Oriental Hall, etc.

Dispense with the notion that archives are endless rows of cabinets where bespectacled historians pour over dusty, yellowed records.

Dispense with the notion that archives are endless rows of cabinets where bespectacled historians pour over dusty, yellowed records. Mosireen, which means “determined,” but is also a pun on the Arabic word for Egyptians, is a non-profit organization established in 2011 to document Egypt’s ongoing revolution. It has collected more than one thousand hours of video footage, largely shot by citizen journalists from the eighteen-day uprising and subsequent events, and is storing it on hard drives in the collective’s Cairo office as well as on YouTube. The challenge, says co-founder Sherif Gaber, is figuring out “how we can use it, deploy it and give it a continuous life—storage would be the worst thing, just to hold it. This is living material.” To Gaber, the events “remain as immediate as when they were first filmed.” Hence, rather than merely storing the footage, Mosireen is using it to produce short documentaries with the aim of building a historical narrative. Mosireen’s work was a highlight ofAesthetics and Politics: Counter Narratives, New Publics, and the Role of Dissent in the Arab World, a conference held in September at the American University in Cairo. Historian Khaled Fahmy explained how he as the director of a committee at the Egyptian National Archives tasked with archiving the revolution faced similar challenges. It’s one thing to collect data and design a systematic indexing process, he said. But given the incompleteness of political change in Egypt, he added, historians are asking themselves, “What is the revolution we want to document?”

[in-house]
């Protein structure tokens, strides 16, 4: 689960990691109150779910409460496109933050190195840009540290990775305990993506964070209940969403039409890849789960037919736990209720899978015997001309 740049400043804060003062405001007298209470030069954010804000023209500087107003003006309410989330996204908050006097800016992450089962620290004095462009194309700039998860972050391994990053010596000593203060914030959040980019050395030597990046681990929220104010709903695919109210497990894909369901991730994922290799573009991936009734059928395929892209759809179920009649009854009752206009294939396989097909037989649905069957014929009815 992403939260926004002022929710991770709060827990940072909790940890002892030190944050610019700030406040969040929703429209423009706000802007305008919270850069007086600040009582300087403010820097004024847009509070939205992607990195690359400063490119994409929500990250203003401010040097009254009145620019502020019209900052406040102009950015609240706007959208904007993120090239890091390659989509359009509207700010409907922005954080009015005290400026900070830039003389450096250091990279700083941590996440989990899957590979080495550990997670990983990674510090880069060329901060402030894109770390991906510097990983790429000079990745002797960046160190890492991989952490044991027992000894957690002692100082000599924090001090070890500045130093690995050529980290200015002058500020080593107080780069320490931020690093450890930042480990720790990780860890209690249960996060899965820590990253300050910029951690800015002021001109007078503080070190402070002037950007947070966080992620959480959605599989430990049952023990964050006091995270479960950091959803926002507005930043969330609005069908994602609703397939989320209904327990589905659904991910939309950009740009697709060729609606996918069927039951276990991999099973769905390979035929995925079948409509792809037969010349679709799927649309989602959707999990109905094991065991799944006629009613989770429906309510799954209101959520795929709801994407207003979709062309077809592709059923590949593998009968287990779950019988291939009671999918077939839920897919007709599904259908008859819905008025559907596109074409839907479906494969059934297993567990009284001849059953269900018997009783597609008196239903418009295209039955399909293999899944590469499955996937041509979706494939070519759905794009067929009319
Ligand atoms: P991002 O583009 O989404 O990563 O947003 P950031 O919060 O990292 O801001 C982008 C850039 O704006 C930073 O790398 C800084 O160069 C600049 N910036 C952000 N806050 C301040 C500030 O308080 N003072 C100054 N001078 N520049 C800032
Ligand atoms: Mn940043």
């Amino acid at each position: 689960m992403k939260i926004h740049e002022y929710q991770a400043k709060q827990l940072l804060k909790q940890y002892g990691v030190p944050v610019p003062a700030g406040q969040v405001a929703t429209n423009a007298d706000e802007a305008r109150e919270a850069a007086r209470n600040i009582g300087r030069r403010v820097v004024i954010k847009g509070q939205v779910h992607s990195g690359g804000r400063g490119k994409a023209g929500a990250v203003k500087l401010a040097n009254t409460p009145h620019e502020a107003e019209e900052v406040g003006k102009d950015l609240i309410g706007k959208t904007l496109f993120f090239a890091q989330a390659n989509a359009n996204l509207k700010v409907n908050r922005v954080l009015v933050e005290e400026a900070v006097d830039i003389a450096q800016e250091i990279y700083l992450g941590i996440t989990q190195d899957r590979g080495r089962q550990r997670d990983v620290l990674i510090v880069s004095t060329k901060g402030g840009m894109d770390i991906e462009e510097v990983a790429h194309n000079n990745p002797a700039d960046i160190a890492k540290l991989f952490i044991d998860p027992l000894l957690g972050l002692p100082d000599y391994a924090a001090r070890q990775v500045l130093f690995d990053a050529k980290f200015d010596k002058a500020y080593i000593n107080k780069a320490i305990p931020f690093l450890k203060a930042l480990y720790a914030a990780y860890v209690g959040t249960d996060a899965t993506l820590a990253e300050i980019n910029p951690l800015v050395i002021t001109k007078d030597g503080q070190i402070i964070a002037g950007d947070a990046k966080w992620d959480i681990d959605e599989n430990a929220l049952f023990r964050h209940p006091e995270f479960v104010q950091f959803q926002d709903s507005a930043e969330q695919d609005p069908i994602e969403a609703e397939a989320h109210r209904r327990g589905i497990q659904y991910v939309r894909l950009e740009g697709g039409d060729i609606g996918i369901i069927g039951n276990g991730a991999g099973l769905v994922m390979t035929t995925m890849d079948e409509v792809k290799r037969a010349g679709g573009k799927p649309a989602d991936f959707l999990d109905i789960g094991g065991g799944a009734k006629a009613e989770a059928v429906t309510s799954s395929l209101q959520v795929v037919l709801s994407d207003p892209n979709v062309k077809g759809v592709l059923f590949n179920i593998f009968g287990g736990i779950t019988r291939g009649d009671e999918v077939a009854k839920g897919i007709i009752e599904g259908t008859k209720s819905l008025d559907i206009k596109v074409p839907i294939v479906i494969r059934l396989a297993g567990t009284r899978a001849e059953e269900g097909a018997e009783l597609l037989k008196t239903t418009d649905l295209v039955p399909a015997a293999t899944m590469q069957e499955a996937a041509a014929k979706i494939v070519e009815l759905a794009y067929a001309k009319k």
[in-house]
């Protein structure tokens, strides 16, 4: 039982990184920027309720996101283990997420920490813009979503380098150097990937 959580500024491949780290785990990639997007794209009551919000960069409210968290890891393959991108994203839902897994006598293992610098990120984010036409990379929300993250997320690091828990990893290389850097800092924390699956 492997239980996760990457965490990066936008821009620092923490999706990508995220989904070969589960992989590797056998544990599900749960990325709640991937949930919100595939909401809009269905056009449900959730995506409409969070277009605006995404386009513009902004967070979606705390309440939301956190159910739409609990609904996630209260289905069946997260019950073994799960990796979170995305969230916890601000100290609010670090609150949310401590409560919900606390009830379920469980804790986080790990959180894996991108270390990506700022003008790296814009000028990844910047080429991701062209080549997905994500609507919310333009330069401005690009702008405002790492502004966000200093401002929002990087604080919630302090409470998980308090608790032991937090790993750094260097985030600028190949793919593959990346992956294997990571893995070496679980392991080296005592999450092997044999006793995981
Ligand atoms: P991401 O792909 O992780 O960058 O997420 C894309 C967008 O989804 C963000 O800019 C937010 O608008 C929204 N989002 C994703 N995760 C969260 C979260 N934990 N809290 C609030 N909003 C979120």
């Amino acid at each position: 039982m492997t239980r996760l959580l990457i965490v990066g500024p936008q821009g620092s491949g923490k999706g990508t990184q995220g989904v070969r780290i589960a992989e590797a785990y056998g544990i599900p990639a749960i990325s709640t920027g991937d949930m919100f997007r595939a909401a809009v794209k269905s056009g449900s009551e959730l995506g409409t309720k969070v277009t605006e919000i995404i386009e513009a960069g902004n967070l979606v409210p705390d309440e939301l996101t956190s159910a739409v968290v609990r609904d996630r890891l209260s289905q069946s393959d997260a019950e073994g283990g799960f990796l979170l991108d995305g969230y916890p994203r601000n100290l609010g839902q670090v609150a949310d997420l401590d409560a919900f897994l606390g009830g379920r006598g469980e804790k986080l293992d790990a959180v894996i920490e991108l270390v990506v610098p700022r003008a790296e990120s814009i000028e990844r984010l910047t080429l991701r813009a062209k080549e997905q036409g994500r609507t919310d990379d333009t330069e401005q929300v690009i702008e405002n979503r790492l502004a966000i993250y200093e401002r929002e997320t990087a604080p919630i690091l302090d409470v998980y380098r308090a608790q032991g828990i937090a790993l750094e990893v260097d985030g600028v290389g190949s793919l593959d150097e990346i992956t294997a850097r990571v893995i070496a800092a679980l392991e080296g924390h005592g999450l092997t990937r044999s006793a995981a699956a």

Is an IMF loan un-Islamic? The question has been hotly debated since the election in June of President Mohammed Morsi, candidate of the Muslim Brotherhood’s Freedom and Justice Party. Some Islamists have campaigned against a proposed $4.8 billion IMF loan on grounds that its interest component  (1.1 percent) violates Sharia’s ban on riba, or usury. “It is imperative that Egypt take the IMF loan it has been offered,” Cairo University Economics Professor Ahmed Ghoneim told a recent Tahrir Dialoguespanel on “International Monetary Fund Loans to Egypt.” “There are incentives beyond the loan itself. From a fiscal point of view, Egypt needs the loan, but taking this loan will also force reform of Egypt’s monetary policy which has for too long been pushed aside.” Egypt’s first Islamist president seems to agree. With Egypt’s economy deteriorating since the January 25 revolution, he is backing the loan. “We would rather starve than eat off riba,” Morsi said at a national commemoration of the 1973 war with Israel on October 6. But, he quickly added, the IMF loan “does not constitute riba.”

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